DETROIT — Sales of new domestic cars in early November continued to suffer from the expiration of massive incentive programs as dealers delivered just 5.7% more cars than in the depressed 1985 period.
Sales in both this year's and last year's Nov. 1-10 period reflect the ending of consumer campaigns designed to clear dealer lots before the introduction of new models.
The seven U.S. auto makers said they sold 155,280 new cars in the most recent period, up from the 146,970 sold in the comparable period last year.
General Motors, which recently announced that it plans to close 11 plants as a cost-cutting measure, reported a 5.2% decline in sales. Ford, aided by the success of its Taurus and Sable car lines, said its sales increased 32.8%, while the No. 3 U.S. auto maker, Chrysler, posted a 1.4% sales gain.
Industry analysts said that unless the current sales rate picks up, the auto makers may be forced to cut production and introduce a new round of incentives in order to prevent bloated inventories.
"U.S. manufacturers built about 30,000 more cars than they sold in the first 10 days of the month," said John Hammond, an auto analyst with Data Resources. "If the sales pace remains the same, the . . . supply of cars will be over 70 (days) by the end of the month, and that's usually a signal that incentives are on their way." A 60-day supply is considered normal.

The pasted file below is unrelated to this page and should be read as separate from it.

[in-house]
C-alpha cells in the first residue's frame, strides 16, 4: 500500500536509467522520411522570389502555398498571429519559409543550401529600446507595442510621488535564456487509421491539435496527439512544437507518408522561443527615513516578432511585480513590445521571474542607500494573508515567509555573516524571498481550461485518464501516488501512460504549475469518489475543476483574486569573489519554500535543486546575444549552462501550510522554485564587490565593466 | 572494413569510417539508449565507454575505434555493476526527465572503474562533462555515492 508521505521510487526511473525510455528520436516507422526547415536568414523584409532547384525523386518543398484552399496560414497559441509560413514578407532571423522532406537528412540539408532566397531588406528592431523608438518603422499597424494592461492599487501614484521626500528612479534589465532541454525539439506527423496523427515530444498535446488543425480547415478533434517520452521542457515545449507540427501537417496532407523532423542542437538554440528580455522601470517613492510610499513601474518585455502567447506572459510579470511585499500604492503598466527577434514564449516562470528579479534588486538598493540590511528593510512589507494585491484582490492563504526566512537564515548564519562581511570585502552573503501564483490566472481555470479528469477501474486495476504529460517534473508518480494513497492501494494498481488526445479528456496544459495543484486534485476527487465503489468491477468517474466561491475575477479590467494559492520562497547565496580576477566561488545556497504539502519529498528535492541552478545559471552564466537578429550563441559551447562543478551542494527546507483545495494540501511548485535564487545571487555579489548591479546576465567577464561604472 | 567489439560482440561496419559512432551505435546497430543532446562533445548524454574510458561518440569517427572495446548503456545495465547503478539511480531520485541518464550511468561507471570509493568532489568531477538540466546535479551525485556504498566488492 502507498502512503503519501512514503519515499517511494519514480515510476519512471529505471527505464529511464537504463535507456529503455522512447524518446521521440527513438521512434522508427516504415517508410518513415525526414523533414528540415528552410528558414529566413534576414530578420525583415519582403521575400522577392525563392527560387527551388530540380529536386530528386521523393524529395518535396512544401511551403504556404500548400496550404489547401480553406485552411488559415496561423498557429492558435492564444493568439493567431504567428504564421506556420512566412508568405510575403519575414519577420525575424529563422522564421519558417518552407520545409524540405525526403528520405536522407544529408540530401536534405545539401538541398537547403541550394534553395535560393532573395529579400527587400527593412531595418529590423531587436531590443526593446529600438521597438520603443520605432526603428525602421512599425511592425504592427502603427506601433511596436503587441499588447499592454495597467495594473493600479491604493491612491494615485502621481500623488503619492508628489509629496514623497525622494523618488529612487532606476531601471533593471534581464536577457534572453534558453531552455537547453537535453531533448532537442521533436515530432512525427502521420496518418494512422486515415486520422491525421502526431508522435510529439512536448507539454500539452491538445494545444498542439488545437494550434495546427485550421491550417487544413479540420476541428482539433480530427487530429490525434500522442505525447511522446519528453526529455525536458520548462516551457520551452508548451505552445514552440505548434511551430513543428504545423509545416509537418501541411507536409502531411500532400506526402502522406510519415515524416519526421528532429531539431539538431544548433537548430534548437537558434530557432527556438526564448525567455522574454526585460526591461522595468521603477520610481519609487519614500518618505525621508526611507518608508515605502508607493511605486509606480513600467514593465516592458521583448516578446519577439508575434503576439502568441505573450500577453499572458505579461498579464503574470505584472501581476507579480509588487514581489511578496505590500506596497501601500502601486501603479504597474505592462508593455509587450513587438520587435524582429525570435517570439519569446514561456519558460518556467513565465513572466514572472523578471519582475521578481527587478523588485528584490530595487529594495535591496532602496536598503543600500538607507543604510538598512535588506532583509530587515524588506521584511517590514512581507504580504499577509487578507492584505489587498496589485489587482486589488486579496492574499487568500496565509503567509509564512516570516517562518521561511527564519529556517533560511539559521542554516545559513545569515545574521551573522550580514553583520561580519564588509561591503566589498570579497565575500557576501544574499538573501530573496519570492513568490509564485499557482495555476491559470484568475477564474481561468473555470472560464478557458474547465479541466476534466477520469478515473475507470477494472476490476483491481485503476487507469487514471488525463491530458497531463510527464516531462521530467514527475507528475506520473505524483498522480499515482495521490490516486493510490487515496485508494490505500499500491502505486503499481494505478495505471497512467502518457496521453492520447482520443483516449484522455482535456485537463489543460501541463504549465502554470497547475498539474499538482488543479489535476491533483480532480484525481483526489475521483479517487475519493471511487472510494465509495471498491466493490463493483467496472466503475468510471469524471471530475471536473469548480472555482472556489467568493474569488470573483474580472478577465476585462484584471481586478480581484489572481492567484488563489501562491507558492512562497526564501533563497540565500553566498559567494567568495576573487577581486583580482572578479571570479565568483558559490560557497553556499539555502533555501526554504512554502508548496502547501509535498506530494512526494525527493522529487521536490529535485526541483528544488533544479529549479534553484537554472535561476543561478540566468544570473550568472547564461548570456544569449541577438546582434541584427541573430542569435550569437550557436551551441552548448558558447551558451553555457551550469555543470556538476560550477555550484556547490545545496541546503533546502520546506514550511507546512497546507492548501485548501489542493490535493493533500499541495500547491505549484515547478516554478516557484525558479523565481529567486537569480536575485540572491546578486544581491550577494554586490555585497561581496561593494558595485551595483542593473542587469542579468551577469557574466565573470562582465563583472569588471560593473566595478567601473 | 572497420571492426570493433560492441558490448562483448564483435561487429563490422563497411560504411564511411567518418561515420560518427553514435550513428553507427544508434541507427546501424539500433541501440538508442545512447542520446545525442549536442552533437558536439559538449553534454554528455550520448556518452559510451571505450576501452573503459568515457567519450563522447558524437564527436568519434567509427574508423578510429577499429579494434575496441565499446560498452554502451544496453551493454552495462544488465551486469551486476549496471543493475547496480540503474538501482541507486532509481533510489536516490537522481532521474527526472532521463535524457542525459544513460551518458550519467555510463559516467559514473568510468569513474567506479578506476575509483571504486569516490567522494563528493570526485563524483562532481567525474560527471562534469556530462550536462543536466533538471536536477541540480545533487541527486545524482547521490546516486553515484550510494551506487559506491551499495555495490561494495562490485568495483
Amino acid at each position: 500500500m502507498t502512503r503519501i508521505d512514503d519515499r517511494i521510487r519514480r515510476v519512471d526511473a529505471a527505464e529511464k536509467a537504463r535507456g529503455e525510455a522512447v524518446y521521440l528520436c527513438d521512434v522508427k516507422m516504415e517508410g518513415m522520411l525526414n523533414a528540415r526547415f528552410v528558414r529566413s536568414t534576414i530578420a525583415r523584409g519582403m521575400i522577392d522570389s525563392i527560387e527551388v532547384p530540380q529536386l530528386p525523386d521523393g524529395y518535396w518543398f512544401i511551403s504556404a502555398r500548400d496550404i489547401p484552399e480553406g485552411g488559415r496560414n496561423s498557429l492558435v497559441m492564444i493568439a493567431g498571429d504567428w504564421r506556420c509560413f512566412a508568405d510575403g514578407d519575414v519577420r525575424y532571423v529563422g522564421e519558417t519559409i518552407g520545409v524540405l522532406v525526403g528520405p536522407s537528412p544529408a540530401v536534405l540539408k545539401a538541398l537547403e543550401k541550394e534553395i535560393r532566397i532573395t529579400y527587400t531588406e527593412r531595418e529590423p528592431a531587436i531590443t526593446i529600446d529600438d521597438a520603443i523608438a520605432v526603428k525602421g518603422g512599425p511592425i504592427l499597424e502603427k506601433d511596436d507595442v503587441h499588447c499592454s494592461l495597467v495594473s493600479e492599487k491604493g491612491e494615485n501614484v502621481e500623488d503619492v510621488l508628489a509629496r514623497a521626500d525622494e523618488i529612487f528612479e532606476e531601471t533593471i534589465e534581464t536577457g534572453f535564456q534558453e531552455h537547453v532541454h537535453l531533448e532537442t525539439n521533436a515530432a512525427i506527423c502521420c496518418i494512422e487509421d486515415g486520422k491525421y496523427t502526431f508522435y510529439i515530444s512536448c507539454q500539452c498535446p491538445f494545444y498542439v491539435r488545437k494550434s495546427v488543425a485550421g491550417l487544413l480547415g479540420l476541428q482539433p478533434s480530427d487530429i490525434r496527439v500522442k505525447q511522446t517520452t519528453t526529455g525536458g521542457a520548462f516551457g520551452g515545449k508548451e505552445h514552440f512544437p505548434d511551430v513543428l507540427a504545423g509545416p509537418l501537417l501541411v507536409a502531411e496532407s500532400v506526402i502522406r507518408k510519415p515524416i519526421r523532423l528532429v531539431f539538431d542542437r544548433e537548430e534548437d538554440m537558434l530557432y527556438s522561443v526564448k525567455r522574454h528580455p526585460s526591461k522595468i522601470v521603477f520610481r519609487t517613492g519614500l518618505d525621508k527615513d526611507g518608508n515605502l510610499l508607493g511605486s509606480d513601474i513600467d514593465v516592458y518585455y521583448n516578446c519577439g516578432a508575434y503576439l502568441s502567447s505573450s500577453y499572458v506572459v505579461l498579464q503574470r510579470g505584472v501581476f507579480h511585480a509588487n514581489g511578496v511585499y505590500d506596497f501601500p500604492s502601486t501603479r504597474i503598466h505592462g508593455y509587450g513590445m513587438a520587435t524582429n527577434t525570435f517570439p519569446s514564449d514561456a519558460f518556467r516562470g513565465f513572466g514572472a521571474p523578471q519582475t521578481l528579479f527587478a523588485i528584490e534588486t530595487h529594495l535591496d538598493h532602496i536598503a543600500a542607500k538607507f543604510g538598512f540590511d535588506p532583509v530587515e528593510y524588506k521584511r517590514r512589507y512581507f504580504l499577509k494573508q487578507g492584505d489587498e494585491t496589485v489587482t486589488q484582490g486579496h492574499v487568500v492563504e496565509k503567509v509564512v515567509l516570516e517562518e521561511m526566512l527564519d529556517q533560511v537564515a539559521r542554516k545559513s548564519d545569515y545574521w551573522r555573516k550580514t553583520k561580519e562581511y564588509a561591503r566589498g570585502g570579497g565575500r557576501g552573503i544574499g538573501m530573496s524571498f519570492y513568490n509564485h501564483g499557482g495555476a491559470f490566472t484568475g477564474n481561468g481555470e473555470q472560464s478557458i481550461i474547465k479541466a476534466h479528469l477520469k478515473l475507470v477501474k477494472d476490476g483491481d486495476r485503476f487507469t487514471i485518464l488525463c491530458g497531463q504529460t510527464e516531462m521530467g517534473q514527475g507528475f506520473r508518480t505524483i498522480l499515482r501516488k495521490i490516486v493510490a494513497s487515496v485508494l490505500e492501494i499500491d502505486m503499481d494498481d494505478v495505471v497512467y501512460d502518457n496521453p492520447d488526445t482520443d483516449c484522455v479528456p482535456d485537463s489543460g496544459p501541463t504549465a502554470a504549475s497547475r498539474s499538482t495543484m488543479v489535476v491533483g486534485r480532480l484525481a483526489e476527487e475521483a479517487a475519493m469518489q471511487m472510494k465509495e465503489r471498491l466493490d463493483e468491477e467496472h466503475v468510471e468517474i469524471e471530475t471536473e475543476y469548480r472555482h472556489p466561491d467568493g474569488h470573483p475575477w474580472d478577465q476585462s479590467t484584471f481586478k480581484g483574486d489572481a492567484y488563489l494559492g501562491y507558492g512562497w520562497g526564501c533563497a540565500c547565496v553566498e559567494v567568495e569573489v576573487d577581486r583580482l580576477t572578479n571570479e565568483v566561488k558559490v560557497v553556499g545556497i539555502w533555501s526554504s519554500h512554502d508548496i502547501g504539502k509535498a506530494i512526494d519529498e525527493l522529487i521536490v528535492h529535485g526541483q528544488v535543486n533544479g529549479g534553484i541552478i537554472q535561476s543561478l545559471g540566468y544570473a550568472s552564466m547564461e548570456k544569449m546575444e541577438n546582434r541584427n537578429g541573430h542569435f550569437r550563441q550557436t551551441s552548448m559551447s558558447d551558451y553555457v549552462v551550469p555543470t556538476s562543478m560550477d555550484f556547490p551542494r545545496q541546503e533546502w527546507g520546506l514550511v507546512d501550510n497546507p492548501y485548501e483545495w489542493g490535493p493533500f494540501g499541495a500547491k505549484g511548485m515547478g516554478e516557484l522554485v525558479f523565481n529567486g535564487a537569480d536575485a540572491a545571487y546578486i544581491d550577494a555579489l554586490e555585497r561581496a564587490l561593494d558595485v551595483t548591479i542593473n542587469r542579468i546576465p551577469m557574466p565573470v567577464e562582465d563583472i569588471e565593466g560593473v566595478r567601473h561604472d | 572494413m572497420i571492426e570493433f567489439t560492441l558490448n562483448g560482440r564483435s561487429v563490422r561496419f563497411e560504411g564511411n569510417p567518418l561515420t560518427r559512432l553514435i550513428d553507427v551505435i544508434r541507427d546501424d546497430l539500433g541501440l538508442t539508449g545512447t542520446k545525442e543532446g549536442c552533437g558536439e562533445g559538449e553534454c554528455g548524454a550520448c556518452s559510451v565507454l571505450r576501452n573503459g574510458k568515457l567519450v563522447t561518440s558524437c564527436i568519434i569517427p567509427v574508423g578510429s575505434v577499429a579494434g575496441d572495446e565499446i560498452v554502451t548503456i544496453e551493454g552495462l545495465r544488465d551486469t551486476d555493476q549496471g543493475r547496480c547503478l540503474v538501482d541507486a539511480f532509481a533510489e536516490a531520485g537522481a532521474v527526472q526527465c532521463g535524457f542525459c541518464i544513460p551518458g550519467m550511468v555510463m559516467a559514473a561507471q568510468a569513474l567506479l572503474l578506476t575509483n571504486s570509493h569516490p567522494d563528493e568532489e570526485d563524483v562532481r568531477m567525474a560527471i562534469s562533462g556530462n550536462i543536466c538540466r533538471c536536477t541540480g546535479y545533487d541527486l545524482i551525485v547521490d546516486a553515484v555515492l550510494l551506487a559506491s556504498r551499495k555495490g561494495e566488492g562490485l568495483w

Among the smaller manufacturers, American Honda's sales continued to boom, up 110% for the period. Nissan U.S. said its sales increased 27.5%, American Motors posted a decline of 51.3% and Volkswagen of America's sales were off 25.8%.
Toyota, which began producing cars in the United States last month at the Fremont, Calif., plant it owns jointly with GM, said it sold 215 U.S.-built Corollas in early November.
Adjusted for seasonal variations, domestic new cars sold at a weak annual rate of 6.2 million in the Nov. 1-10 period, up slightly from the 5.9-million annual rate posted in the year-ago period. When sales peaked under the incentive programs in September, the annual rate shot up as high as 17 million.
The annual rate is a reflection of the number of cars that would be sold if a period's sales pace were to continue for a full year.
Nov. 1-10 Nov. 1-10 % 10-Day 1986 1985 change GM 82,729 87,224 -5.2 Ford 41,492 31,248 +32.8 Chrysler 21,181 20,895 +1.4 AMC* 1,120 2,300 -51.3 VW U.S. 831 1,120 -25.8 Honda U.S. 6,055 2,883 +110 Nissan U.S. 1,657 1,300 +27.5 Toyota U.S. 215 -- -- TOTAL 155,280 146,970 +5.7
Los Angeles Times